Date Archives September 2012

Noke, a whiskey branding concept by Ben Cain

Noke, an alcohol and cola branding concept by Ben Cain

Noke, an alcohol and cola branding concept by Ben Cain

I came across the work of Ben Cain a little over 3 years ago, as he created a desktop wallpaper for the site in collaboration with the folks behind Just Us. It was a beautiful wallpaper filled with deep sea divers which I truly enjoyed, so I thought I’d check back in with him to see what he’s been up to.

Cool enough I came across this great branding project he did for a concept alcohol and cola combination. He’s called it Noke and he’s done incredible job of creating an extremely believable brand. He’s kept the overall palette simple – black, white and bold shock of yellow. I think the font choice is really smart, with a nod to Japanese characters. The height of the letters are really nice as well, especially with the sexy shape of the bottle.

Noke, an alcohol and cola branding concept by Ben Cain

Noke, an alcohol and cola branding concept by Ben Cain

Beyond the bottle design he’s done some really interesting examples of how the brand could be applied to advertising. The height of the letters come back into play with the usage on the escalator gutters, and it stands out strongly on the poster. Overall I really wish this was a real brand, I’d totally drink it. Ok, maybe not, because I don’t drink whiskey with cola in it, but I’d certainly be down to try it.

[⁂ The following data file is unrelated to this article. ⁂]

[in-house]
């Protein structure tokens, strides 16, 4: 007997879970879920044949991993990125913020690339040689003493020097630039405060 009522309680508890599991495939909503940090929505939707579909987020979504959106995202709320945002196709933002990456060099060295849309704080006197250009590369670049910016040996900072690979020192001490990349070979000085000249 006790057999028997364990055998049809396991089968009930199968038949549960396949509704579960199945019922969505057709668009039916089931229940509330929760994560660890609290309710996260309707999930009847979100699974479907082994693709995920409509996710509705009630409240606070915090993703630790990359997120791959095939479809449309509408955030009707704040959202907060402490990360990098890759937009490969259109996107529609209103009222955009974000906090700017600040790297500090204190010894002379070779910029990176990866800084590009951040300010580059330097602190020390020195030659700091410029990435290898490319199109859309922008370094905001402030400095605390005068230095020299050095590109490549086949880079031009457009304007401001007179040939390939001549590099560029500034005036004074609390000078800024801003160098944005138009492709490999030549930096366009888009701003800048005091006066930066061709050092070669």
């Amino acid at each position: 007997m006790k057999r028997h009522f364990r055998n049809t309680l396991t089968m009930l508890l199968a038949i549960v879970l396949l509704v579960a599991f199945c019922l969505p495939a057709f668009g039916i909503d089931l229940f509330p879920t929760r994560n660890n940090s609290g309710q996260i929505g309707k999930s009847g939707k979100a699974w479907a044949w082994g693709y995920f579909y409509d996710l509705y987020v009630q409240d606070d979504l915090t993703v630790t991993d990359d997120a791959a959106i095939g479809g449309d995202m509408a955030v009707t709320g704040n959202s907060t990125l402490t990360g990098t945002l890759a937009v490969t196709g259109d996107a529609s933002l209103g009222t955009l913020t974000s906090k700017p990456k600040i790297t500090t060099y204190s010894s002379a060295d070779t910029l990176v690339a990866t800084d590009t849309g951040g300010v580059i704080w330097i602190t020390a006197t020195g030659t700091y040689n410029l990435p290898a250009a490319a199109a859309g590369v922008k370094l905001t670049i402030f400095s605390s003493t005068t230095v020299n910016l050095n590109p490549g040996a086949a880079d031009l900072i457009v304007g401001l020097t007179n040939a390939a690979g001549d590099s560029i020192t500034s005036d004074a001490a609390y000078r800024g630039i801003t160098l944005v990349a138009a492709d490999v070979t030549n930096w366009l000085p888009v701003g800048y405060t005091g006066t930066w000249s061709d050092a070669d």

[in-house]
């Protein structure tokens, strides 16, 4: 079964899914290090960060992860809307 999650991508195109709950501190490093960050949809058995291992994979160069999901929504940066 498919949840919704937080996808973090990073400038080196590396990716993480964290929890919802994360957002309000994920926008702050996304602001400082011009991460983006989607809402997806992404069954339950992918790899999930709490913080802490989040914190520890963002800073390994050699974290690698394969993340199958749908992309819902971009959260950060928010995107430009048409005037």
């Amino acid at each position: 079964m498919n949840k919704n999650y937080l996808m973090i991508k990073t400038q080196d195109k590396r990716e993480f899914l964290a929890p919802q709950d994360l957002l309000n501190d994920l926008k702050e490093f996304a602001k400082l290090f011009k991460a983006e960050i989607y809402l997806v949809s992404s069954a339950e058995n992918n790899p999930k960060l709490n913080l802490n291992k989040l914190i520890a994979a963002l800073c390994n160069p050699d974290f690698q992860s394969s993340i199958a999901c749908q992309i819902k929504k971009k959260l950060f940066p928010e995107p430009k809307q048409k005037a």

Top 5 From Los Angeles, I’m Yours: Week Of September 10

Top Five From LAIY: Week Of September 10

Our Featured Interview with Jean-Pierre Mastey of Baxter of California and Baxter Finley
If you work hard and really, really want something, you get that something. Jean-Pierre (JP) Mastey is a perfect example of this. JP wanted to put his mark on a brand and build something that he would want to use. With a history in mens buying and coming from a long line of barbers, he took over heritage grooming brand Baxter of California and turned it into the sleek, hip mens lifestyle brand that it is now. He has a really awesome story.

Levitated ____________
We finally got to check out Michael Heizer’s Levitated Mass, a now iconic land art installation at LACMA. For those unfamiliar, the piece places a giant boulder to float over a concrete underpass. It’s a sublime, beautiful art piece but–you know–it’s just a giant rock. That got us thinking: what else could the artist have levitated? After a lengthy brainstorming session, we present our ideas of other objects that could be levitated. Levitated Steve Nash, anyone?

A Look Inside C+M